The Diary of a Teenage Girl director Marielle Heller beautifully translates another personal autobiography to excellent results with Can You Ever Forgive Me? The film is based on the confessional 2008 memoir of literary forger Lee Israel, and Heller’s movie pulls off the impressive feat of bringing visual urgency to the typically uncinematic process of writing. Heller’s cast is uniformly excellent, but her collaboration with central pair Melissa McCarthy and Richard E. Grant will continue to attract attention throughout the remaining weeks of the award season. Can You Ever Forgive Me? is simultaneously suspenseful and laidback.
In her review, Katie Rife articulates the movie’s most impressive achievement. Rife says, “Maintaining an audience’s sympathy for a character through their most fumbling, frustrating lows requires compassion and clarity of purpose, both of which McCarthy amply demonstrates here.” The sentiment could just as easily extend to Heller’s deft handling, Grant’s irresponsible and tragic Jack Hock (who is by turns infuriating and vulnerable) and the sharp screenplay credited to Nicole Holofcener and Jeff Whitty. Holofcener was originally set to direct Julianne Moore in the principal role before personnel shifts rearranged the ultimate fate of the film.
Moore would most likely have turned in another customarily terrific performance, but McCarthy is just dynamite as the bitter, alcoholic Israel. For the dazzlingly funny actor, Israel is McCarthy’s high point to date, a role perfectly suited to the quicksilver insults she has so effortlessly conjured in the past (her unchained, foul-mouthed, improvisational prowess on display during the credit scene outtakes of This Is 40 comes to mind). McCarthy, with very few exceptions, has been trapped by the phenomenal work/execrable film conundrum. Several examples, like Tammy, The Boss and this year’s Life of the Party were directed by spouse/partner Ben Falcone.
Falcone’s broad brush is set aside for Heller’s finer strokes, and a substantial amount of pleasure can be derived from the subtleties and restraint of Heller’s impressionistic eye. The filmmaker consciously addresses themes of homosexuality with an awareness of the period setting. Israel keeps romantically-inclined bookshop owner Anna (an excellent Dolly Wells) at a distance, and later shares a pivotal scene of emotional reckoning with ex Elaine (Anna Deavere Smith). Peter Debruge questioned the trailer’s apparent muting of the gay themes, but many others have praised the end result, including Grant’s final interaction with McCarthy. Touching without wallowing in self-pity, the moment is capped with a fantastic farewell in which the friends say “I love you” to each other in a profoundly profane and unsentimental fashion befitting their acerbic personalities.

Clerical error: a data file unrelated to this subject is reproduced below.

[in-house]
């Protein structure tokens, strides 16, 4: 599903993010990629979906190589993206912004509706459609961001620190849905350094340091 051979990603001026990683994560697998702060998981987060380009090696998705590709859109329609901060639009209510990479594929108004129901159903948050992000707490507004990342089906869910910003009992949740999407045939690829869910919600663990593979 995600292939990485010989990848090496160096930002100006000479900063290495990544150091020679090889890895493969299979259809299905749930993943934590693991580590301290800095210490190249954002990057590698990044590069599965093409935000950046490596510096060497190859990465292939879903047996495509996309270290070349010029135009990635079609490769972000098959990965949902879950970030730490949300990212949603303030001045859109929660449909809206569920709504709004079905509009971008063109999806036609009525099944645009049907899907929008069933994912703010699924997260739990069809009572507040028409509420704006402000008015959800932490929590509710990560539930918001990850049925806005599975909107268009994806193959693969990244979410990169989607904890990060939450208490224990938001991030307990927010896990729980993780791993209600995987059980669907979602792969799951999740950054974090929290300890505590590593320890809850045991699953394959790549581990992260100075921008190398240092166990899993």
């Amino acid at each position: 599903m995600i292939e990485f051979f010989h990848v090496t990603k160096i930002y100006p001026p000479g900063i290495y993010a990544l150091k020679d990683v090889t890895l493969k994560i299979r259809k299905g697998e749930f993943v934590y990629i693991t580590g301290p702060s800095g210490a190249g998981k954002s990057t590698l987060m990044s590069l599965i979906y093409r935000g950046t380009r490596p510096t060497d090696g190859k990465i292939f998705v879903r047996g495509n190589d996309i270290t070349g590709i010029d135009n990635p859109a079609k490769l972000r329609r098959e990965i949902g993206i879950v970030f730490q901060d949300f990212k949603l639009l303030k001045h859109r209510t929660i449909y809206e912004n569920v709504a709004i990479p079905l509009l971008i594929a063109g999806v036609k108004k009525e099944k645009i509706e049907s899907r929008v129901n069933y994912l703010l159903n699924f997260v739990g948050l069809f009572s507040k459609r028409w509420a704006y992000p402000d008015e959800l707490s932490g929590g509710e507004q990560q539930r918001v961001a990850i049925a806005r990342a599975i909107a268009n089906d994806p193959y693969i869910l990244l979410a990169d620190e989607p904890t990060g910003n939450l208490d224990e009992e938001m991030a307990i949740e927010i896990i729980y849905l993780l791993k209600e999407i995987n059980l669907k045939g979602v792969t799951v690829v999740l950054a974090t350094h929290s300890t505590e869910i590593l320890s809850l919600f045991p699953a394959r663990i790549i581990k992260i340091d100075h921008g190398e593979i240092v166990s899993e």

That flourish serves as a strangely wistful reminder of the exhilarating aspects of the criminal misadventures that came before. Israel’s guilt and shame over fraudulent transactions involved the names of witty, sharp-tongued bright lights like Dorothy Parker, Noel Coward, Louise Brooks and several others for whom Israel developed a kind of parasocial masquerade. Heller and McCarthy take viewers into their confidence, making the case for both the awful, clammy anxieties associated with physical and intellectual property theft/deception and the pride at conjuring convincing intimacies that were valued as the real thing.
Greg Carlson (@gcarlson1972) is an associate professor of communication studies and the director of the interdisciplinary film studies minor program at Concordia College in Moorhead, Minnesota. He is also the film editor of the High Plains Reader, where his writing has appeared since 1997.